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View Full Version : Stupid shutter question (Copal detents & speeds)

seezee
17-Jan-2017, 19:09
I think I know the answer, but can anyone confirm: a typical modern LF shutter, such as a Copal, has detents on the speed adjustment that correspond to the marked speeds. I assume the speed is controlled by a tension spring somewhere in there, so if I set the dial in between detents, e.g., halfway between 1/30th- and 1/60th-second, will I get a 1/45th-second exposure?

Anyone know how this works on mechanical SLRs or rangefinders?

Dan Fromm
17-Jan-2017, 19:42
I think I know the answer, but can anyone confirm: a typical modern LF shutter, such as a Copal, has detents on the speed adjustment that correspond to the marked speeds. I assume the speed is controlled by a tension spring somewhere in there, so if I set the dial in between detents, e.g., halfway between 1/30th- and 1/60th-second, will I get a 1/45th-second exposure?

no

stawastawa
17-Jan-2017, 20:26
nop, you get either 1/30th or 1/45. this is what the detents look like:
159941

If the B is at 3 O'clock then the detents are at about 1-2 o'clock. there are a few more detents at 4/5 o'clock. As you can see they are stair stepped, not continuous.

seezee
18-Jan-2017, 13:03
nop, you get either 1/30th or 1/45. this is what the detents look like:
159941

If the B is at 3 O'clock then the detents are at about 1-2 o'clock. there are a few more detents at 4/5 o'clock. As you can see they are stair stepped, not continuous.

So spring tension isn't what controls the speed? There's something less-direct, like clockwork, based on the stairstep cams?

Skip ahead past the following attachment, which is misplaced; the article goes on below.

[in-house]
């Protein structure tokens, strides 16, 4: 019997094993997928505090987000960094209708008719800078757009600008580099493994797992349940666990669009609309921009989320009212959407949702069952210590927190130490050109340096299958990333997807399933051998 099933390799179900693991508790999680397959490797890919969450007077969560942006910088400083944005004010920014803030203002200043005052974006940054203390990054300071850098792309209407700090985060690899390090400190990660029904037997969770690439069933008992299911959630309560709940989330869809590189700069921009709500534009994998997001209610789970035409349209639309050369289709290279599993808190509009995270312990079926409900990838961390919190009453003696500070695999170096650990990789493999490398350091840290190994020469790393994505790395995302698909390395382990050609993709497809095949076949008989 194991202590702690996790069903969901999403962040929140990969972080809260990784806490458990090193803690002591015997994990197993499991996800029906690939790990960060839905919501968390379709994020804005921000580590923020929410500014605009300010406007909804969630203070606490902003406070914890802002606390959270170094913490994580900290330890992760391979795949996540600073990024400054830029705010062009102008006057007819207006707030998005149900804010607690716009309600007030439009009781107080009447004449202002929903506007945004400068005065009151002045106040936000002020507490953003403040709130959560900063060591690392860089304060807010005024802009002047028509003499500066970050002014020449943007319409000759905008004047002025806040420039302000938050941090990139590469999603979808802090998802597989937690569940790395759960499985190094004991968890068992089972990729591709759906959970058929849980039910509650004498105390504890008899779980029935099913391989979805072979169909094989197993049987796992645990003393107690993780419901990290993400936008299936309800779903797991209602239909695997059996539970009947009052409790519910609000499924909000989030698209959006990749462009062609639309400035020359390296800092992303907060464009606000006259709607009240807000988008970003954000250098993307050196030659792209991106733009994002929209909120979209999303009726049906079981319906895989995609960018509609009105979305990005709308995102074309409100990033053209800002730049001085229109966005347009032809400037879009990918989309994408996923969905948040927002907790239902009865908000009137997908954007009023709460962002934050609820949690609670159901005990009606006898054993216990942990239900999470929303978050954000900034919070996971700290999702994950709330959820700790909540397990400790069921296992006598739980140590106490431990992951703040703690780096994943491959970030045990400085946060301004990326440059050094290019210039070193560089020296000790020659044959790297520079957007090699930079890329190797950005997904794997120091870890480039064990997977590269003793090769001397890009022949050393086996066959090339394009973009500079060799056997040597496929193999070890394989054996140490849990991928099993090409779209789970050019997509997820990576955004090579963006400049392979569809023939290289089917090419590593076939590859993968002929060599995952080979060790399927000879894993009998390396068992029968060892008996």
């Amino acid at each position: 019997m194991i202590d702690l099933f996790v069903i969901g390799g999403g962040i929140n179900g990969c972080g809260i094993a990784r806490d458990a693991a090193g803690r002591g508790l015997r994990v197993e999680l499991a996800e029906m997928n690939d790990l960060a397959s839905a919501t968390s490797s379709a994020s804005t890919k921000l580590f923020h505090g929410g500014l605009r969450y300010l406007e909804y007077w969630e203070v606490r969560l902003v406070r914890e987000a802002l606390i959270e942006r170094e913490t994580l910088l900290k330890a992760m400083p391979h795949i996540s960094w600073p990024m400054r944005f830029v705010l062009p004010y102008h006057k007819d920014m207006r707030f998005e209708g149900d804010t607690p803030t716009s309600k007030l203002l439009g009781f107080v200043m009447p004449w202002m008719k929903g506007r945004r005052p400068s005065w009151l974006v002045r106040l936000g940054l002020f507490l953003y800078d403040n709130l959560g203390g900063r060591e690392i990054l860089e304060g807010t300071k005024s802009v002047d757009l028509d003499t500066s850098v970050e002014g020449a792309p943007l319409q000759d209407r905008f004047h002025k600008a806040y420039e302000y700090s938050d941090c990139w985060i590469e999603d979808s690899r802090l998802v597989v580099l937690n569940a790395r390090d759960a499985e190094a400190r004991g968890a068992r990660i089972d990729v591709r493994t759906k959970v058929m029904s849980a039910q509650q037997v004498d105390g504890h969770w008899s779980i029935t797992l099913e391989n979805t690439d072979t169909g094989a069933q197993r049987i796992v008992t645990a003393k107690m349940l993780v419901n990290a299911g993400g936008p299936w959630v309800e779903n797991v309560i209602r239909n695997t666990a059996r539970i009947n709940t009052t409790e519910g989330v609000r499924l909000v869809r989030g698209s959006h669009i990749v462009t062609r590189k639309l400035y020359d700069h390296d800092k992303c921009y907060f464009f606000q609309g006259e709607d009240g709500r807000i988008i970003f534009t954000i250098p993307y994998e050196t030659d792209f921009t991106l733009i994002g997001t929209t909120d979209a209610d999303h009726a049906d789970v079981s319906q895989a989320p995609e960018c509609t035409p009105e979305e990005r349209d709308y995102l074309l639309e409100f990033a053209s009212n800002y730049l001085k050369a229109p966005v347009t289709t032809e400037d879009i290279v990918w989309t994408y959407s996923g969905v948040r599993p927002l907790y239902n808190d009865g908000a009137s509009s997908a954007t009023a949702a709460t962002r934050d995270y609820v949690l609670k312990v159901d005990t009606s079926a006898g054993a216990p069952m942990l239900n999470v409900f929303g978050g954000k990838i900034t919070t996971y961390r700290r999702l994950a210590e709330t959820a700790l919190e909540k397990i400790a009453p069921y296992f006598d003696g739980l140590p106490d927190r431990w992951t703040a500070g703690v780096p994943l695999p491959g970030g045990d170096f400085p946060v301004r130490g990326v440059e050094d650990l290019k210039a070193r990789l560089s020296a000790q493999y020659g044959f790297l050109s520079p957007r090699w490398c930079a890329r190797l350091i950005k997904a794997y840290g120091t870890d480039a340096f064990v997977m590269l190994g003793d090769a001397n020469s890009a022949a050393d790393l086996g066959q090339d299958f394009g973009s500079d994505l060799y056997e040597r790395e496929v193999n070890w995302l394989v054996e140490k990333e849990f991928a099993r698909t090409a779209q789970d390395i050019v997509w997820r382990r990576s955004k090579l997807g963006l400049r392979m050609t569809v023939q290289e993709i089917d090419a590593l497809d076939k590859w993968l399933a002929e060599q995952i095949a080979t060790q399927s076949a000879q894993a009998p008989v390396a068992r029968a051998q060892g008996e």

Luis-F-S
18-Jan-2017, 14:28
I think I know the answer... I assume the speed is controlled by a tension spring somewhere in there, so if I set the dial in between detents, e.g., halfway between 1/30th- and 1/60th-second, will I get a 1/45th-second exposure?

Wrong! it's not a Leica! Sometimes you can "adjust" the speed on older Ilex and Compound shutters, but with the more modern Copal and Compur shutters, it doesn't work.

Bob Salomon
18-Jan-2017, 15:06
Wrong! it's not a Leica! Sometimes you can "adjust" the speed on older Ilex and Compound shutters, but with the more modern Copal and Compur shutters, it doesn't work.

In fact, you can cause damage to the shutter by trying to set intermediate speeds.

Pere Casals
18-Jan-2017, 15:09
I'd add that mechanical shutters often vary from their marked speeds.

Not uncommon that 1/10 is in fact something like 1/14, or 1/25 is 1/30, 1/250 is 1/160. This is specially true with old material and with not regularly serviced units.

Film has a lot of latitude, but if you need precission (with Velvia...) the first you have to do is to buy a shutter tester and check what the real speeds are, you can write down true speeds on a label and place it on the lens board.

You can buy shutter tester as cheap as \$60, or even there is one for \$15 new (ebay... a photocell connected to PC soundcard, then record sound with Audacity software, and measure it)

http://www.kenrockwell.com/tech/exposure-large-format.htm

Regards

RedGreenBlue
18-Jan-2017, 15:26
So spring tension isn't what controls the speed? There's something less-direct, like clockwork, based on the stairstep cams?

The spring tension is essentially constant. Some shutters do have a secondary booster spring to reach the highest speed: 1/500, typically in small and medium format shutters.

Yes, a clockwork type mechanism called an escapement retards the closing of the blades after they reach full-open. Speed cams are stair-stepped, so intermediate speeds can't be set.

seezee
18-Jan-2017, 17:17
In fact, you can cause damage to the shutter by trying to set intermediate speeds.

Good to know!

seezee
18-Jan-2017, 17:18
I'd add that mechanical shutters often vary from their marked speeds.

seezee
18-Jan-2017, 17:19
The spring tension is essentially constant. Some shutters do have a secondary booster spring to reach the highest speed: 1/500, typically in small and medium format shutters.

Yes, a clockwork type mechanism called an escapement retards the closing of the blades after they reach full-open. Speed cams are stair-stepped, so intermediate speeds can't be set.